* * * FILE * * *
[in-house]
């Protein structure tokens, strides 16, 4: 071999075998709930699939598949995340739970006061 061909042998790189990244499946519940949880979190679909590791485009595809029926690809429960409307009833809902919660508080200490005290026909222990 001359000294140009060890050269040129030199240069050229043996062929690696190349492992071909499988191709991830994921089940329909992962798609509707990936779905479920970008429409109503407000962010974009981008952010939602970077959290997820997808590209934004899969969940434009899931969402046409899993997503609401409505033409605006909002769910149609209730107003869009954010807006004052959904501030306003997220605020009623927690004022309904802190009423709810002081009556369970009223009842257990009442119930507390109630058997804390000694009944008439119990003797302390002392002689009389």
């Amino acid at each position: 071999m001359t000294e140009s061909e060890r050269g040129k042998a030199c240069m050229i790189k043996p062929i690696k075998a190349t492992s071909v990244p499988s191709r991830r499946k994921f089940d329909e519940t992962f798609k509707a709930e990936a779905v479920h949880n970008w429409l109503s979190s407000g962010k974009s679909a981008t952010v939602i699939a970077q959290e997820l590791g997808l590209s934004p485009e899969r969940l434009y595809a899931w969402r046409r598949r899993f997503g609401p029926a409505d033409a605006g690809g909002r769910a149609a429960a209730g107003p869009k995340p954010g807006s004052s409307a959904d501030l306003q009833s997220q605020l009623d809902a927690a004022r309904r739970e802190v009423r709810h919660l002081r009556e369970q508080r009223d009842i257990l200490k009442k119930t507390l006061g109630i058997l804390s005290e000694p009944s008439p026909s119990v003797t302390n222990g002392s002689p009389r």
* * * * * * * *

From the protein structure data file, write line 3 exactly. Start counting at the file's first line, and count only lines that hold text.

């Amino acid at each position: 071999m001359t000294e140009s061909e060890r050269g040129k042998a030199c240069m050229i790189k043996p062929i690696k075998a190349t492992s071909v990244p499988s191709r991830r499946k994921f089940d329909e519940t992962f798609k509707a709930e990936a779905v479920h949880n970008w429409l109503s979190s407000g962010k974009s679909a981008t952010v939602i699939a970077q959290e997820l590791g997808l590209s934004p485009e899969r969940l434009y595809a899931w969402r046409r598949r899993f997503g609401p029926a409505d033409a605006g690809g909002r769910a149609a429960a209730g107003p869009k995340p954010g807006s004052s409307a959904d501030l306003q009833s997220q605020l009623d809902a927690a004022r309904r739970e802190v009423r709810h919660l002081r009556e369970q508080r009223d009842i257990l200490k009442k119930t507390l006061g109630i058997l804390s005290e000694p009944s008439p026909s119990v003797t302390n222990g002392s002689p009389r």